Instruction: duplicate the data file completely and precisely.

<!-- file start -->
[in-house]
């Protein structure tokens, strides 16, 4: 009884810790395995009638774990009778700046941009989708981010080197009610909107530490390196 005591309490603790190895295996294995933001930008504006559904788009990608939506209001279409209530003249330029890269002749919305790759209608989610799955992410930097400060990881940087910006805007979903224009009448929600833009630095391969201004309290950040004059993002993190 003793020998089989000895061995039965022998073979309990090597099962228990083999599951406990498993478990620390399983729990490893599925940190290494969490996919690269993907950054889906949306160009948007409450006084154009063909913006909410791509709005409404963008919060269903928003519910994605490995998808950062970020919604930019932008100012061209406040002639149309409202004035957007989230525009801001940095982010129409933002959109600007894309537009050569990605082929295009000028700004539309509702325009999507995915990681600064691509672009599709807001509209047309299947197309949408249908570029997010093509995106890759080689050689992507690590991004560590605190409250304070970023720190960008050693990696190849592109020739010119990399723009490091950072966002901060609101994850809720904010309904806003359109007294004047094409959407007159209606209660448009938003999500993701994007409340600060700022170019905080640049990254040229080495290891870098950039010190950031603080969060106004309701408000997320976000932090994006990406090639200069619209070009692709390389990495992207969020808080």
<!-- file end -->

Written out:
[in-house]
């Protein structure tokens, strides 16, 4: 009884810790395995009638774990009778700046941009989708981010080197009610909107530490390196 005591309490603790190895295996294995933001930008504006559904788009990608939506209001279409209530003249330029890269002749919305790759209608989610799955992410930097400060990881940087910006805007979903224009009448929600833009630095391969201004309290950040004059993002993190 003793020998089989000895061995039965022998073979309990090597099962228990083999599951406990498993478990620390399983729990490893599925940190290494969490996919690269993907950054889906949306160009948007409450006084154009063909913006909410791509709005409404963008919060269903928003519910994605490995998808950062970020919604930019932008100012061209406040002639149309409202004035957007989230525009801001940095982010129409933002959109600007894309537009050569990605082929295009000028700004539309509702325009999507995915990681600064691509672009599709807001509209047309299947197309949408249908570029997010093509995106890759080689050689992507690590991004560590605190409250304070970023720190960008050693990696190849592109020739010119990399723009490091950072966002901060609101994850809720904010309904806003359109007294004047094409959407007159209606209660448009938003999500993701994007409340600060700022170019905080640049990254040229080495290891870098950039010190950031603080969060106004309701408000997320976000932090994006990406090639200069619209070009692709390389990495992207969020808080």